Looking Like the Enemy (film)
|Title||Looking Like the Enemy|
|Director||Robert A. Nakamura|
|Producer||Karen L. Ishizuka|
|Writer||Karen L. Ishizuka|
|Starring||Young Oak Kim (interviewee); Ed Ichiyama (interviewee); Michael Nakayama (interviewee); Ronald M. Oba (interviewee); Takejiro Higa (interviewee); Don Matsuda (interviewee); Robert W. Wada (interviewee); Vincent Okamoto (interviewee); Henry S. Yoshitake (interviewee); Stanley Akita (interviewee); John Iwamoto (interviewee); Roy Shiraga (interviewee); Lance Matsushita (interviewee); Robert S. Utsumi (interviewee); David Miyoshi (interviewee); Archie Miyamoto (interviewee); Ernest Kimoto (interviewee); Martin Tohara (interviewee); Sakae Takahashi (interviewee)|
|Cinematography||John Esaki; Robert A. Nakamura|
|Studio||Japanese American National Museum|
|IMDB||Looking Like the Enemy|
Documentary film on the unique experiences of Japanese American soldiers in Asian wars: World War II, the Korean War, and the Vietnam War. The 52-minute film was made by Karen L. Ishizuka and Robert A. Nakamura in conjunction with the exhibition Fighting for Tomorrow: Japanese Americans in America's Wars at the Japanese American National Museum and screened in the exhibition gallery.
Looking Like the Enemy is built on interviews with Japanese American veterans of the three wars. (Also interviewed is a Korean American, Young Oak Kim, who served with Japanese Americans in the 100th Infantry Battalion and 442nd Regimental Combat Team and also served in the Korean War.) The first half of the film focuses on issues unique to Asian American soldiers: racism from fellow soldiers and superior officers; the danger of being shot by other Americans who assume they are enemy soldiers; their own identification with civilians who remind them of their own family members in Korea and Vietnam. The second half includes more general reflections on the ironies of war—including stories about the use of pidgin English as a sort of code by soldiers from Hawai'i; the special esprit de corps only combat veterans share; and Takejiro Higa's story of interrogating former classmates who had been captured as POWs in the Battle of Okinawa—and urge for many veterans to keep silent about their wartime experiences. Looking Like the Enemy ends with an account by Vietnam War veteran Vincent Okamoto of visiting the Vietnam War Memorial in Washington, D.C., with his young son and the unanswerable questions his son asked him.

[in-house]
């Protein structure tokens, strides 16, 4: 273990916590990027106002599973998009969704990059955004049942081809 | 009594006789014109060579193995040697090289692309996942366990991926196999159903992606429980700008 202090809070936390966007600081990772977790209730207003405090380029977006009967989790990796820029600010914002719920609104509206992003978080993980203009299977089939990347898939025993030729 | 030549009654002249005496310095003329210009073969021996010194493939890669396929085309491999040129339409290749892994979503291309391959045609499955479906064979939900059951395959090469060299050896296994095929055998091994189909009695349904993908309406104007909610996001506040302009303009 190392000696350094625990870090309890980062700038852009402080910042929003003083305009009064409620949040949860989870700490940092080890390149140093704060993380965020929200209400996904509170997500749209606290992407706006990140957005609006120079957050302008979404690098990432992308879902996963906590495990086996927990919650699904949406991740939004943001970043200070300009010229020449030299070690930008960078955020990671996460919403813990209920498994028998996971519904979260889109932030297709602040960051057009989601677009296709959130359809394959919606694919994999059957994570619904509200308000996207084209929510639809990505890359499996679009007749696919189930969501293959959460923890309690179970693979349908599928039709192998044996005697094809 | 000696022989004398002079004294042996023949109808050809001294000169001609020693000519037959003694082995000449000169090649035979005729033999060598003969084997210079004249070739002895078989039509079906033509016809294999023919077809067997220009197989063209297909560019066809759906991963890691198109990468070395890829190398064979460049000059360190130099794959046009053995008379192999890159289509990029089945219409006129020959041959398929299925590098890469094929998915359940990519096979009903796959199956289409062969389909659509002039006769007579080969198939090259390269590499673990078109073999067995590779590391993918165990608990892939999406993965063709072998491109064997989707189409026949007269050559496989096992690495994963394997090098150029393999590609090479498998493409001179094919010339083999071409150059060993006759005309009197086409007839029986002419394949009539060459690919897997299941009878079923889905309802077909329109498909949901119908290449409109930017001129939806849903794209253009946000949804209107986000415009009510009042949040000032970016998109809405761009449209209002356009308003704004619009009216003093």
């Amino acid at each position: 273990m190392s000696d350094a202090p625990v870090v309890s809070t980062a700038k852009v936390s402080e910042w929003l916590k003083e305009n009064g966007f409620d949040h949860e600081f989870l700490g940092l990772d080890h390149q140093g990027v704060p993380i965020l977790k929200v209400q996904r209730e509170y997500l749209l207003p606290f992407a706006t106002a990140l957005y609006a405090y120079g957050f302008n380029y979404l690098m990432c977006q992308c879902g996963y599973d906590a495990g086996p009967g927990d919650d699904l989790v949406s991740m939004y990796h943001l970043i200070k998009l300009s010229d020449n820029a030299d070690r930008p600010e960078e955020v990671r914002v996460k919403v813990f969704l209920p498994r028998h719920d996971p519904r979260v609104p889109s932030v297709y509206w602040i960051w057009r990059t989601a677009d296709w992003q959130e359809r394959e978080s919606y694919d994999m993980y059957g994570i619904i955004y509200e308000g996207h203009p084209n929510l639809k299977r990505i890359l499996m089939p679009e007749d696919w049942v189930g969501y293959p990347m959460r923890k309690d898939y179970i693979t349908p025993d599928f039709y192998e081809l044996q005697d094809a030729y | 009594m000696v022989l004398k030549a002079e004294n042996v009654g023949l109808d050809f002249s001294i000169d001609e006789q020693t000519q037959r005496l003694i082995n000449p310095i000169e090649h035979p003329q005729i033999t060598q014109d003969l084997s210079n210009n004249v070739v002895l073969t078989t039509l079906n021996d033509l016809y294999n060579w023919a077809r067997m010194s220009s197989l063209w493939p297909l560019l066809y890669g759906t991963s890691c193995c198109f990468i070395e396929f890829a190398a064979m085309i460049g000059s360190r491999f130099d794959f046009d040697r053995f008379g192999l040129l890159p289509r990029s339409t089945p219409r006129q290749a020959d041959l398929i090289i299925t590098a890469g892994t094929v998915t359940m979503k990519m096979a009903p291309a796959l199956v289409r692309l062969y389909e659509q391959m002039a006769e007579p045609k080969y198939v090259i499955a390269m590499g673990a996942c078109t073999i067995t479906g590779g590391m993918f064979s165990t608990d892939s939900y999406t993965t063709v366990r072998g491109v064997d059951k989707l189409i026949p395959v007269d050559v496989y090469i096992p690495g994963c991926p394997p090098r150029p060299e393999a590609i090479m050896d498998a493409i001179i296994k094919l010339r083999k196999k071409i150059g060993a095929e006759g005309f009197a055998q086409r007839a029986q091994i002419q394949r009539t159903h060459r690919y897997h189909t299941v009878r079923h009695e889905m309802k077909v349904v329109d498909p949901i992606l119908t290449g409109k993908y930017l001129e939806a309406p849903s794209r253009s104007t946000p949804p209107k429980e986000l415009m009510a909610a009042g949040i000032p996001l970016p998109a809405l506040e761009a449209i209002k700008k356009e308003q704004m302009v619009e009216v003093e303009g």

Directed by Nakamura and produced and written by Ishizuka, Looking Like the Enemy played in the gallery through the year-long run of Fighting for Tomorrow and was subsequently made available on VHS videotape and later on DVD.
For More Information
Fujitani, Takashi. "National Narratives and Minority Politics: The Japanese American National Museum's War Stories." Museum Anthropology 21.1 (1997): 99-112.
Nishime, LeiLani. "Communities on Display: Museums and the Creation of the (Asian) American Citizen." Amerasia Journal 30.3 (2004–05): 40–60.
Xing, Jun. Asian America Through the Lens: History, Representation, and Identities. Walnut Creek, Calif.: AltaMira Press, 1998.